Dbq Opposition To Slavery

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DBQ on opposition to slavery 1776-1852 The years from 1776-1852 was period of growth and change for the newly established United States and one thing that seemed determine to change was slavery. The establishment of slavery had existed in America for longer than the country itself and up to this point in history the question of slavery had been avoided but the economy shifting towards industrialization and a political climate that was becoming increasingly stratified primed society for a confrontation of the issue. Though eventually abolished through the civil war, slavery would leave marks on the country that still influence modern society. The opposition to slavery that would lead to this revolution of sorts began to grow because of increasing religious fervor, ethical awareness promoted by those advocating human rights, as well as political motivation. One of the factors that played into the growing opposition to slavery was the increased religious interest that was especially present in the north. States that were among the first to emancipate slaves were usually places with a high concentration of churches…show more content…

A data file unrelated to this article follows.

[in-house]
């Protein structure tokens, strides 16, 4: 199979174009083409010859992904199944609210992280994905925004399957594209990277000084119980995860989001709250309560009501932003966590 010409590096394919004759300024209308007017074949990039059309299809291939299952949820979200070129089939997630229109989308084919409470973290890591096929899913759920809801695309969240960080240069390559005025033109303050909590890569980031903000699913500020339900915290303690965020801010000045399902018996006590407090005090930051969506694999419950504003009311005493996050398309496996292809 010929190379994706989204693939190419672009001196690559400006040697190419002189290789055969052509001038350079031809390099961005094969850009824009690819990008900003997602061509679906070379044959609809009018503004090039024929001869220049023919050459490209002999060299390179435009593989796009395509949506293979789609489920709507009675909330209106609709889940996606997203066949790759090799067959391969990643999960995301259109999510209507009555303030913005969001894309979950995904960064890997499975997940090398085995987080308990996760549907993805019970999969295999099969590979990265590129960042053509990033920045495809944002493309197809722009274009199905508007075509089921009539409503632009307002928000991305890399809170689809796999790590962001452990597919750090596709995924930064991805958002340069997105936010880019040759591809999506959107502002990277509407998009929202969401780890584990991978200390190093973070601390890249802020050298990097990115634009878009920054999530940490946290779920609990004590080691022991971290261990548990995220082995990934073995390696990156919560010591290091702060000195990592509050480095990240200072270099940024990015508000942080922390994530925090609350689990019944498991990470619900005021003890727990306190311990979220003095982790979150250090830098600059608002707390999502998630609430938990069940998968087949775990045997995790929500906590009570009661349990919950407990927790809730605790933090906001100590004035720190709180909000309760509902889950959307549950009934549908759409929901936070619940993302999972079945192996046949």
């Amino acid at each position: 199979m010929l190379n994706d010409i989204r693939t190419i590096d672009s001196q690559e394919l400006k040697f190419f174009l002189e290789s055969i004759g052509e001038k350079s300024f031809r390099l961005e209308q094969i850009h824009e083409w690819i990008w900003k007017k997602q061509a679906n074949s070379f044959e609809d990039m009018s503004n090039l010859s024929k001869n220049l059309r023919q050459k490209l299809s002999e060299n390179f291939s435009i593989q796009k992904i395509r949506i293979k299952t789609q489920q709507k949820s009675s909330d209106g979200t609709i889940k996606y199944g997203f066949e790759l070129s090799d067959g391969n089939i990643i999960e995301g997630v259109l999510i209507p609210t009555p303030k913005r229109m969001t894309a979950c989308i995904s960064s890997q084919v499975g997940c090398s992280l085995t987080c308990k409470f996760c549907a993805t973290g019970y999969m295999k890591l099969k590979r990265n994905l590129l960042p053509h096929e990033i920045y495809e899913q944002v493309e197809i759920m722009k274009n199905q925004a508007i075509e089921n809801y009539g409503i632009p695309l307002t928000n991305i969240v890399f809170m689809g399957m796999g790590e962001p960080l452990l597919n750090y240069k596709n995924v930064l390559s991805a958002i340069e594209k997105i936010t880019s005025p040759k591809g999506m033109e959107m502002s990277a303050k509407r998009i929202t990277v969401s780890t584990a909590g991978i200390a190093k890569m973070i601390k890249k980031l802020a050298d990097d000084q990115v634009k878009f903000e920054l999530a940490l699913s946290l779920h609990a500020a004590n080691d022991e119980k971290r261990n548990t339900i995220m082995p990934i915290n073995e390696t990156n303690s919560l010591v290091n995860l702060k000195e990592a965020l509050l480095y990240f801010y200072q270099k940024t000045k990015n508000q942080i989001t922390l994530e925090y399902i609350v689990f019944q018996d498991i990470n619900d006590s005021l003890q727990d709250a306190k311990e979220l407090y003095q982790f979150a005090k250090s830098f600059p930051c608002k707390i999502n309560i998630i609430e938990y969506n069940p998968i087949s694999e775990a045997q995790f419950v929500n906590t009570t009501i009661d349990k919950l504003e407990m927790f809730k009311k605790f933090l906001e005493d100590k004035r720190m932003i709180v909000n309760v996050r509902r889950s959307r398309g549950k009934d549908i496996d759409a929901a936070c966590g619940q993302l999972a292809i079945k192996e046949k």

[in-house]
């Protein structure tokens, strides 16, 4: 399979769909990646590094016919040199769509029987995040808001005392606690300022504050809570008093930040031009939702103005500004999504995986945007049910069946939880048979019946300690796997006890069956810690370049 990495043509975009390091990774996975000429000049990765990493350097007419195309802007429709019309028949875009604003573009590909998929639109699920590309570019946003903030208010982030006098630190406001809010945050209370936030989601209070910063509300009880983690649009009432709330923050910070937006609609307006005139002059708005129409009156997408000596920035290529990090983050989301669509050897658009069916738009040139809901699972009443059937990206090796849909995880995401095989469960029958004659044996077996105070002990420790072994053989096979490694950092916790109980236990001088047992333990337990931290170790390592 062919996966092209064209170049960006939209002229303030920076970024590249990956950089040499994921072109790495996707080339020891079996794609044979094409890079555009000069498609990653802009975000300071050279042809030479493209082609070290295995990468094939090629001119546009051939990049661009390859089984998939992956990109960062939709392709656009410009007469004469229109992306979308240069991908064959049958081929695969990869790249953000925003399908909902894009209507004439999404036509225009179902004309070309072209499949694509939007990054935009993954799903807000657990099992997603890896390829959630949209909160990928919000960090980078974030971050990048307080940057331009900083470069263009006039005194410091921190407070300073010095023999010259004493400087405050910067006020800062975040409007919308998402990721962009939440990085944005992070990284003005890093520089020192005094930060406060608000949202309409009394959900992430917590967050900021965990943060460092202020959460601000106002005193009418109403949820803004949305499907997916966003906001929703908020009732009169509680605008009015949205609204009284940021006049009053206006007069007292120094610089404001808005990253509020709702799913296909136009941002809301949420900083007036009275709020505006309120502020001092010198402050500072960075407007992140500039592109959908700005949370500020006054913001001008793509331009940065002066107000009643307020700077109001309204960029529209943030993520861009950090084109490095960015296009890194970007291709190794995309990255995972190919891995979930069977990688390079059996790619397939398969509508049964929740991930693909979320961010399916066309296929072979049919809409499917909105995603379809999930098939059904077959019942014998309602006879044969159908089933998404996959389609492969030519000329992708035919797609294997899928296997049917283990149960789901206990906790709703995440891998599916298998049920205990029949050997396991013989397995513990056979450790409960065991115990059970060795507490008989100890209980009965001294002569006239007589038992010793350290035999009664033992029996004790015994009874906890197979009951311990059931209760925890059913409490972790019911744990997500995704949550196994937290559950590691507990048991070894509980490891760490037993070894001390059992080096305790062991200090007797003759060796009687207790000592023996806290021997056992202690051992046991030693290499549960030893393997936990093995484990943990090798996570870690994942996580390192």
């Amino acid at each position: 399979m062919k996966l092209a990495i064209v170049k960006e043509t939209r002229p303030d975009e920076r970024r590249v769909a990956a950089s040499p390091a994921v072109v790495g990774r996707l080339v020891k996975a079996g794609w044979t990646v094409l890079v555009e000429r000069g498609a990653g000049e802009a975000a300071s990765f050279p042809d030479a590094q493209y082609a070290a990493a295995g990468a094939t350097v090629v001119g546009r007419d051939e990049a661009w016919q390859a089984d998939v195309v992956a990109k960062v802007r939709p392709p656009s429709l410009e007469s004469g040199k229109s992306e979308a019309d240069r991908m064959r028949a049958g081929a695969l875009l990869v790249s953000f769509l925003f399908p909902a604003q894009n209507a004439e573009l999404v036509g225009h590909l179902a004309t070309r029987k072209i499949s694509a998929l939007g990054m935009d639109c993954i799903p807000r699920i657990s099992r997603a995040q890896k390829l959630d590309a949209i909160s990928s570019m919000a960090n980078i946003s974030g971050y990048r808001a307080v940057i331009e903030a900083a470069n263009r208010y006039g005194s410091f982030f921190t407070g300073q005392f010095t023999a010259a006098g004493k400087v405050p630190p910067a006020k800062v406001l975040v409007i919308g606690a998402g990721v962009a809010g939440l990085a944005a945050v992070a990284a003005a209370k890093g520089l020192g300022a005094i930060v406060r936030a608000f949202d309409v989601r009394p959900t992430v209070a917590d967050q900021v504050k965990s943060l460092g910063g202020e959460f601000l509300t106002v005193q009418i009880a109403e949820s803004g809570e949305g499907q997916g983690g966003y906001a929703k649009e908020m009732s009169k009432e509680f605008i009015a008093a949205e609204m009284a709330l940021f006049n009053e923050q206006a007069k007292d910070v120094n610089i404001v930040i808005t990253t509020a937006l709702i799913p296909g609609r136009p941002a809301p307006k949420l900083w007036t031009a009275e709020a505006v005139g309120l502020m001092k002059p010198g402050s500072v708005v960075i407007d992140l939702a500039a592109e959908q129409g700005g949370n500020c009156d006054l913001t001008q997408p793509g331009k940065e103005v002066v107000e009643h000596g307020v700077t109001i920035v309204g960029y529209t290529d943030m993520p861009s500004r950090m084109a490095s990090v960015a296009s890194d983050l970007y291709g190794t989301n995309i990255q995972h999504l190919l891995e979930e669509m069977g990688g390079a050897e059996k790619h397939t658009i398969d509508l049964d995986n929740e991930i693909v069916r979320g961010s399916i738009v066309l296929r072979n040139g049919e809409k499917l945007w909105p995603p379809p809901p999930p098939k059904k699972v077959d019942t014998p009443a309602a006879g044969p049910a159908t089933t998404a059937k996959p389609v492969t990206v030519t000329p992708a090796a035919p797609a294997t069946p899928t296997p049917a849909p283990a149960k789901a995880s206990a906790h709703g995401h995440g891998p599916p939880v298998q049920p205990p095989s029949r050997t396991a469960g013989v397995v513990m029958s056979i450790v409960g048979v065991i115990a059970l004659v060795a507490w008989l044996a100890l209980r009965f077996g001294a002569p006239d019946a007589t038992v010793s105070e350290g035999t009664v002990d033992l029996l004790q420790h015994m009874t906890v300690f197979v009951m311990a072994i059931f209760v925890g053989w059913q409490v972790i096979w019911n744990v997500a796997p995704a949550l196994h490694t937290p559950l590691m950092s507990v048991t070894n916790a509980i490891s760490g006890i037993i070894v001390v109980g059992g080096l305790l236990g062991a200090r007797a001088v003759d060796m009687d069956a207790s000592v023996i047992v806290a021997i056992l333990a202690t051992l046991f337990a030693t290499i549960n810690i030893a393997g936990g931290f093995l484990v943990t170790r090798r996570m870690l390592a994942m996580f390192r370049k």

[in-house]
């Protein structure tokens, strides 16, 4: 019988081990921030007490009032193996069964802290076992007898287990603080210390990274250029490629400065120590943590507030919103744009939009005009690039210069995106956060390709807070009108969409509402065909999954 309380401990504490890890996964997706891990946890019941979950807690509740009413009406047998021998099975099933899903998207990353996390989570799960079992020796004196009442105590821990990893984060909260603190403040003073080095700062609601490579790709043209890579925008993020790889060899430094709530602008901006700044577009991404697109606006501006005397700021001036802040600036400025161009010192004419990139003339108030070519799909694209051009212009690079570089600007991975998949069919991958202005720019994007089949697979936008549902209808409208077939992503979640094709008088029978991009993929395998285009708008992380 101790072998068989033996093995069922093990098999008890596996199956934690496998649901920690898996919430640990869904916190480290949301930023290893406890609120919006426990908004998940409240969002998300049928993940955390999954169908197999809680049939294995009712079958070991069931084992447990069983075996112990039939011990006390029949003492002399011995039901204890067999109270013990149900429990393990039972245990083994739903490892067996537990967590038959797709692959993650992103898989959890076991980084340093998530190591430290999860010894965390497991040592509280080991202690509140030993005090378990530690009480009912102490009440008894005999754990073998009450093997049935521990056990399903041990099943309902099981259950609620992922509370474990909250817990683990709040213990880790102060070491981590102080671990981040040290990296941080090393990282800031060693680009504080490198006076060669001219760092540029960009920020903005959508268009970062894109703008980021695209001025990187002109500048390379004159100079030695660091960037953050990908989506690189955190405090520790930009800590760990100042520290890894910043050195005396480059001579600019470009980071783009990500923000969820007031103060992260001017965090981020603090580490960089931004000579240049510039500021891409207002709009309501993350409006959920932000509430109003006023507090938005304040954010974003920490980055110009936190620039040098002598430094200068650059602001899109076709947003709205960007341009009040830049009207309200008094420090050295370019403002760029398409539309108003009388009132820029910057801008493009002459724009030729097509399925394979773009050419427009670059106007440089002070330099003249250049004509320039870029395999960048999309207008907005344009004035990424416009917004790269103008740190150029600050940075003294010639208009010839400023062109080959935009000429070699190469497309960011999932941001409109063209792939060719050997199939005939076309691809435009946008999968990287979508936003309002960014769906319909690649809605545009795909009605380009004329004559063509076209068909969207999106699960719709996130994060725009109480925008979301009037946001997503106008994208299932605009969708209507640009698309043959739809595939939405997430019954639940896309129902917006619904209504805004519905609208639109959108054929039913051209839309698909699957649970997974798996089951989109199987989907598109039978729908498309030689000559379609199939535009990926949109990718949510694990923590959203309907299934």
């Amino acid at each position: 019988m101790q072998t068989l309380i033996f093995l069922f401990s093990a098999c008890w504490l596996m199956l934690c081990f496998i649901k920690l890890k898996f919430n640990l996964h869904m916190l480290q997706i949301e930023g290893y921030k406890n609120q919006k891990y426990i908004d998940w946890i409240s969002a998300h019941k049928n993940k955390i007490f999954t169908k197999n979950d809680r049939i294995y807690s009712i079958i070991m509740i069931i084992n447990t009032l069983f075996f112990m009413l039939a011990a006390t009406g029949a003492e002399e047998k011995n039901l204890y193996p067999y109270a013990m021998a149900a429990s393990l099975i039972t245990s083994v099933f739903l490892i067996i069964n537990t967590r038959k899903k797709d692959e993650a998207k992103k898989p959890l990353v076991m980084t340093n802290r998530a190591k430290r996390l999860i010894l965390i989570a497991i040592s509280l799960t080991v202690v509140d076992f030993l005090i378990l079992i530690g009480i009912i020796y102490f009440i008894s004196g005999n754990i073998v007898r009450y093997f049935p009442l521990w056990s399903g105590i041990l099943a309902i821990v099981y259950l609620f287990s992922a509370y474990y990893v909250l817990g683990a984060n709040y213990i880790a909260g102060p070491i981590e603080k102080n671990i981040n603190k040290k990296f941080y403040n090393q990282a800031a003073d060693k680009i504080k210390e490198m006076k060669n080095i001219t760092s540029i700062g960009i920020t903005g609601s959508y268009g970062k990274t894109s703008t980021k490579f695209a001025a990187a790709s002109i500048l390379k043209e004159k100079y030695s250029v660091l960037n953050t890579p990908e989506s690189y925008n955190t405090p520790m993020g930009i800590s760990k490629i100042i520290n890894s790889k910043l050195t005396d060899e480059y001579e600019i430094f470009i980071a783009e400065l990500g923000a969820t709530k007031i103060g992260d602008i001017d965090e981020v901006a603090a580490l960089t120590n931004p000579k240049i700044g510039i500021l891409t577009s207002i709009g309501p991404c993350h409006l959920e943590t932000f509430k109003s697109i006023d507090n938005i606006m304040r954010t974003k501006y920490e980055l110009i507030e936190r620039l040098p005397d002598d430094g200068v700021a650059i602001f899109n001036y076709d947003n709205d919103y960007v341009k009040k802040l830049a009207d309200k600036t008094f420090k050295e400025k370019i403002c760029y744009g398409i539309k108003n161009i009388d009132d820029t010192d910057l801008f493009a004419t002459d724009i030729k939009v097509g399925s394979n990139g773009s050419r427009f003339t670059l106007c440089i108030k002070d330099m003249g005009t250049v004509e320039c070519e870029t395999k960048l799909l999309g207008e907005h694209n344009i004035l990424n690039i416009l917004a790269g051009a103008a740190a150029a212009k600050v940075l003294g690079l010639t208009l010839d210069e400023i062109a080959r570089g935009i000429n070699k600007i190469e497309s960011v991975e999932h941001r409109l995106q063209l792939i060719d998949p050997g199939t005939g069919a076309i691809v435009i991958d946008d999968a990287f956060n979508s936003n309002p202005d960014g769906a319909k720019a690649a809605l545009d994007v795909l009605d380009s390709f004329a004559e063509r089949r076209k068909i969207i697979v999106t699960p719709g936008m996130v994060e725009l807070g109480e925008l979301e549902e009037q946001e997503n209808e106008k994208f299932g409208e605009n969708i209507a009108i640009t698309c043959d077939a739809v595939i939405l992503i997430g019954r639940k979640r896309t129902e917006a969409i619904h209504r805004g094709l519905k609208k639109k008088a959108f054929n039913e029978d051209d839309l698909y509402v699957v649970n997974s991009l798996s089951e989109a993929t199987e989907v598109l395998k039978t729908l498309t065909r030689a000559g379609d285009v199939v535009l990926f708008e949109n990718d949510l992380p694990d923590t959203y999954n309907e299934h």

The north was becoming increasingly industrial whereas the south still relied on a primarily agrarian lifestyle. This growing shift caused northerners to regard slavery as necessary and even detrimental to their own interests. The Free Soil movement was one such group that was against slavery but for personal and not moral or religious reasons. David Wilmot, a prominent Free Soiler, made this clear in a speech to Congress. He said that did not feel any sympathy or moral obligation to the slave but was against slavery because of the threat it presented to white labor (doc H). Free-soilers believed that slavery was unfair competition to white farmers in the south and so in a strange way, were against slavery but hated the

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